Cover of "Operation Sofia" document.

  • Héctor Mario López Fuentes: arrested June 2011 and charged with genocide and crimes against humanity for his role as the intellectual author of 12 massacres of indigenous communities that took place from 1982-1983. At that time López Fuentes was Guatemala’s military Chief of Staff, the third-highest-ranking official in the country.
  • Dos Erres massacre: The Spanish National Court is currently hearing a genocide case, a component of which is the Dos Erres massacre and other atrocities that were committed by the Guatemalan military on December 6, 1982. National Security Archive’s Senior Analyist Kate Doyle provided expert witness testimony in Spain for this case.  A Spanish arrest warrant and extradition request were issued for one of the leaders responsible for the massacre, Jorge Vinicio Sosa Orantes, a Guatemalan national who holds U.S. and Canadian citizenship. Furthermore, last August four former members of the Guatemalan Special Forces unit—known as the Kaibiles—were sentenced to over 6,000 years in prison for their role in the Dos Erres Massacre.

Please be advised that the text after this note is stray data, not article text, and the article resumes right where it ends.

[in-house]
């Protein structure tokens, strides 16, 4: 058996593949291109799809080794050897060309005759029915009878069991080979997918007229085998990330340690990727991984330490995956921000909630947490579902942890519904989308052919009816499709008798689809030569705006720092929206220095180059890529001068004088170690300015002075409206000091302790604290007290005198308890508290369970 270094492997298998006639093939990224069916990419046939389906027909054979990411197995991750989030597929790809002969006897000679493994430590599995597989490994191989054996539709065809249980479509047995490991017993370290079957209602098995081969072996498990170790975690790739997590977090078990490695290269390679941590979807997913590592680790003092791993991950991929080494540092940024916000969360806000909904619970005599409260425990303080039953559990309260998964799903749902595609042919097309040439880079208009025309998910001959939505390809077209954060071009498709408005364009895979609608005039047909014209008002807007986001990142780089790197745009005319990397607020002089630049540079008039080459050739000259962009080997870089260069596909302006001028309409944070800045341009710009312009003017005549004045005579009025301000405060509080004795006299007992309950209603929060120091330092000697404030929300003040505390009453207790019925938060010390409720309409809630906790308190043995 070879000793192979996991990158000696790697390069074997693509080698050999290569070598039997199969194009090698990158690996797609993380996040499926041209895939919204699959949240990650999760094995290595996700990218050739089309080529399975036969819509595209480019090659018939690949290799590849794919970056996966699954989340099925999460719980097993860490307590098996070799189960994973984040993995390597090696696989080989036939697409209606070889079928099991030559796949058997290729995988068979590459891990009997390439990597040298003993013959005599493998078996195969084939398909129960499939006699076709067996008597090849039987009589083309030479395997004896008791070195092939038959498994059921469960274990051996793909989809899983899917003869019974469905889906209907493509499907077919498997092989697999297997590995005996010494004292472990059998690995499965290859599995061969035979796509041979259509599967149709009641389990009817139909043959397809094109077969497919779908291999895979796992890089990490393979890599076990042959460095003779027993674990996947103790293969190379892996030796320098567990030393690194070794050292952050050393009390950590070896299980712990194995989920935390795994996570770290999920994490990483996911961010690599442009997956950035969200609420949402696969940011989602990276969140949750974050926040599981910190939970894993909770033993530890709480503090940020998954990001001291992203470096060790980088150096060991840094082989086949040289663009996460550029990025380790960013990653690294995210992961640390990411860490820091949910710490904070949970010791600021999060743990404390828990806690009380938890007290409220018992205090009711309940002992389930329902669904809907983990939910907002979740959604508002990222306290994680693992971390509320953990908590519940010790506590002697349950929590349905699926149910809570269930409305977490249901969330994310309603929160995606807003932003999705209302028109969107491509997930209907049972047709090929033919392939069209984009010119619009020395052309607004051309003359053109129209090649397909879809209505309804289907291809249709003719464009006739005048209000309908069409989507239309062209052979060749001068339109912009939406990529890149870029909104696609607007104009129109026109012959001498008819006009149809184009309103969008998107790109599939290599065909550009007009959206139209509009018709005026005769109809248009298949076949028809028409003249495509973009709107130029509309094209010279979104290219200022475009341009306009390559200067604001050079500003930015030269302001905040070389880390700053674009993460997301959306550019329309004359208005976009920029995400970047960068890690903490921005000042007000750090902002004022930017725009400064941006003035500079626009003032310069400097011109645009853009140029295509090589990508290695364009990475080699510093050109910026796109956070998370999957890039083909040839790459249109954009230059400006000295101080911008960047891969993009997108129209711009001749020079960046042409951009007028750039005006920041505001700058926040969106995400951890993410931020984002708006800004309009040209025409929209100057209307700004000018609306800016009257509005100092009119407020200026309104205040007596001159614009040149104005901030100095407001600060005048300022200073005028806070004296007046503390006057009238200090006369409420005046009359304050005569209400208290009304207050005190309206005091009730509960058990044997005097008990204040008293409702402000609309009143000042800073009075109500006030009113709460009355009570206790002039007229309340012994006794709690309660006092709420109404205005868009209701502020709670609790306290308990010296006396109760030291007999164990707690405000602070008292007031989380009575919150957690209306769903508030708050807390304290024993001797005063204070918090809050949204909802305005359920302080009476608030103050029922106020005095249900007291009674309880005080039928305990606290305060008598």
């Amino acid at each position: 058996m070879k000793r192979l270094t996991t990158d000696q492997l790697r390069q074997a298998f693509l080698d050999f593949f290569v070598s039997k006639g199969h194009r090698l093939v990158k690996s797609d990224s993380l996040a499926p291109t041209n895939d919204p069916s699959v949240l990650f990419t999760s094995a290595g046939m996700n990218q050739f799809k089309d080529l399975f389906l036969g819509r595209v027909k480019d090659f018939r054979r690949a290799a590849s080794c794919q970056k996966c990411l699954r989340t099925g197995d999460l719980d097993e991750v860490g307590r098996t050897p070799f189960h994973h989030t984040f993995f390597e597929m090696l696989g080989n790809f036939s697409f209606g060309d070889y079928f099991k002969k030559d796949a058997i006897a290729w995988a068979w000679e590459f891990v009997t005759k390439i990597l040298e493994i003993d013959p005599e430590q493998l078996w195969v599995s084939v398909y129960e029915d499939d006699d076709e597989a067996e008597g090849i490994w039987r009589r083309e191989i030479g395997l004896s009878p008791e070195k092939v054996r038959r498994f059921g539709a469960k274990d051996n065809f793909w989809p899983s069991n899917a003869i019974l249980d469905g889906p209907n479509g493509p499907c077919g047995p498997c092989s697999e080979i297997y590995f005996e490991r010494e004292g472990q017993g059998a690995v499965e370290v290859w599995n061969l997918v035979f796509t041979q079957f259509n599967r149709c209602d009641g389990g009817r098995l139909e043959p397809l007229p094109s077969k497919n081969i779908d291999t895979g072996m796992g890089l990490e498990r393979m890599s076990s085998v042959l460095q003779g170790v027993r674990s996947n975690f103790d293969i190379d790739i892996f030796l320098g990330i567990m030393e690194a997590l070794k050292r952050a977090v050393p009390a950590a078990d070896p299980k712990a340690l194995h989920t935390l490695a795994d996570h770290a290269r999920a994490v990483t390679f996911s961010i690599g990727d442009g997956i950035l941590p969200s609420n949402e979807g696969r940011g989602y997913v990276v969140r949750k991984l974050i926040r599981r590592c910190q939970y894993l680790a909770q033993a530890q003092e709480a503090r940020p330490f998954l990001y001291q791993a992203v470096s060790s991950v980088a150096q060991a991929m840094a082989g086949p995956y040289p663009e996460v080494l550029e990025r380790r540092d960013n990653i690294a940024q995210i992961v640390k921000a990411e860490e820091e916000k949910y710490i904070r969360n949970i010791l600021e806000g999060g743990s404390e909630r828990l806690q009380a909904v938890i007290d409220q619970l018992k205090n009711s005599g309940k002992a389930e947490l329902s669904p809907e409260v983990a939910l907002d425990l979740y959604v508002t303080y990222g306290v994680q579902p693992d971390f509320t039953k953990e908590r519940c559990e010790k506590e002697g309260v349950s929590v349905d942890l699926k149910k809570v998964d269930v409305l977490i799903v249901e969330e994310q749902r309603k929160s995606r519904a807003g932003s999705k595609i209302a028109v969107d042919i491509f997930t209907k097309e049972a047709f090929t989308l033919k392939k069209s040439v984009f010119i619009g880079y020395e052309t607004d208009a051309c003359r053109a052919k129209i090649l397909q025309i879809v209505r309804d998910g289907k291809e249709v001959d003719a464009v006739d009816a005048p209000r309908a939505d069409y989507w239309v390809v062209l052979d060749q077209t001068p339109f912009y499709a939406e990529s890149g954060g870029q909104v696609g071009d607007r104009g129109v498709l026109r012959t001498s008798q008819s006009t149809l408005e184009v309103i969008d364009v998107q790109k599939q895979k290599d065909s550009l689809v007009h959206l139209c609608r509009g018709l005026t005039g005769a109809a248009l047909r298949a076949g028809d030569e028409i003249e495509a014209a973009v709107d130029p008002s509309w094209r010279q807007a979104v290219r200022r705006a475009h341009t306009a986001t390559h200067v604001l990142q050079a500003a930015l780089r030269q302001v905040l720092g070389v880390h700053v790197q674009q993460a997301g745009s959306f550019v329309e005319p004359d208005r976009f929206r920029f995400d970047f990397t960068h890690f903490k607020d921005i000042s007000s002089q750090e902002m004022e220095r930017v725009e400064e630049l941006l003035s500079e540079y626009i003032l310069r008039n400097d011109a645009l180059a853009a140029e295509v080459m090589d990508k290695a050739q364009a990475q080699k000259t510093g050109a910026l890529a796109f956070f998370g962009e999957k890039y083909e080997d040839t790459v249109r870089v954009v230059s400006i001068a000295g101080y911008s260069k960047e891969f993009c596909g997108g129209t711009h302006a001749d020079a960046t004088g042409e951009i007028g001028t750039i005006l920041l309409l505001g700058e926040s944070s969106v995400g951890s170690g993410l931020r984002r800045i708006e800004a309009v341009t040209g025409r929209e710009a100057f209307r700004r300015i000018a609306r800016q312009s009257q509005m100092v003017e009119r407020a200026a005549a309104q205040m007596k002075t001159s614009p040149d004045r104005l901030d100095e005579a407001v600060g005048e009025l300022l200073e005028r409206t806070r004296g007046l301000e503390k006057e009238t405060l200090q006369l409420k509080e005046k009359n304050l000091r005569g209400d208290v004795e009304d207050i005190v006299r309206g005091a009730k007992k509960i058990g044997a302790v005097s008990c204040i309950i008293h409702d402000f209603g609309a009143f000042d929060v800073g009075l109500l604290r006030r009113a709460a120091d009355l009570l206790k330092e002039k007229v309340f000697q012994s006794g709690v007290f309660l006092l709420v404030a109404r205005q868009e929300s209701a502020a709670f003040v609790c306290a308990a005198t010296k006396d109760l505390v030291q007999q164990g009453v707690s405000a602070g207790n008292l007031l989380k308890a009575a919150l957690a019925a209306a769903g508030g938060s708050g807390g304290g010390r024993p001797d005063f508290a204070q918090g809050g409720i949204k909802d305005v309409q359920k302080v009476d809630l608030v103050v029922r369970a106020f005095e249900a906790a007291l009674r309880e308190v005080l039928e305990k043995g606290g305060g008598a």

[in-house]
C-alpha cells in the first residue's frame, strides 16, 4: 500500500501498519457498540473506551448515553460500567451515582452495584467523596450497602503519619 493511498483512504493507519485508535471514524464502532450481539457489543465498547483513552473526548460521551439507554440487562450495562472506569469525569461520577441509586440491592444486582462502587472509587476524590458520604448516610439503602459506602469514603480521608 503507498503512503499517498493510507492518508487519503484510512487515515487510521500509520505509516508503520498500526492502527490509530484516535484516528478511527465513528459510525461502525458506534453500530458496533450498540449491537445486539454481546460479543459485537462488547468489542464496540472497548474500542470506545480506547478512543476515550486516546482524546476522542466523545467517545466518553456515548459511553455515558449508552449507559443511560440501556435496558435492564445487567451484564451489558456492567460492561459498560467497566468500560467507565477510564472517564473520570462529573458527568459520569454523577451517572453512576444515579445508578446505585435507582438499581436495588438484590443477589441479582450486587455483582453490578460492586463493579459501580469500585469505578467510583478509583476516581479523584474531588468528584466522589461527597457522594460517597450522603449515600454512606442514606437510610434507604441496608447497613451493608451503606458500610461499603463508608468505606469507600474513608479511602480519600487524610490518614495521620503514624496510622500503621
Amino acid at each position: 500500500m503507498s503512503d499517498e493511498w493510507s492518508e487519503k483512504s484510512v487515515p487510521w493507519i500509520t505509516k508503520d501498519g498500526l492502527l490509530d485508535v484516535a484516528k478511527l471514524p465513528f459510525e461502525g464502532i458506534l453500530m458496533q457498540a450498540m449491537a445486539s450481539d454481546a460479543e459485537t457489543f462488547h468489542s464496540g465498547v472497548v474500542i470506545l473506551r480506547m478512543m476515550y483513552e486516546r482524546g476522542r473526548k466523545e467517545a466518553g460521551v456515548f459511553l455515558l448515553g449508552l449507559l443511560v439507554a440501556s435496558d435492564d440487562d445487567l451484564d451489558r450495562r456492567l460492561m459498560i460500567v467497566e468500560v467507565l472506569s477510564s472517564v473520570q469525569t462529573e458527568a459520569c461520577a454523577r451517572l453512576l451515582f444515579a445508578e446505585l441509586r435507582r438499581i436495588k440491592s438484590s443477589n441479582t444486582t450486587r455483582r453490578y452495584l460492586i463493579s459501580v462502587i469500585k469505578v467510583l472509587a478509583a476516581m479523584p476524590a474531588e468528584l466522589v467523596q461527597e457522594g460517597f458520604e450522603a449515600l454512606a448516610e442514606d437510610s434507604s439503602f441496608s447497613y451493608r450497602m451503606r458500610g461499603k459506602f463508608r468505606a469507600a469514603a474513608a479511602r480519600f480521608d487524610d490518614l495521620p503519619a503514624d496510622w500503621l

• Additionally, Dr. Sanford blamed Guatemala’s law of impunity following the country’s 36-year civil war as predecessor to the increased violence in Guatemala today. Dr. Sanford discussed the linkages between today’s drug trafficking, cartels, and organized crime groups with ex-military perpetrators of atrocities during the war.

The event moderator was WOLAs Program Director, Geoff Thale. His concluding remarks highlighted other significant human rights cases in Latin America: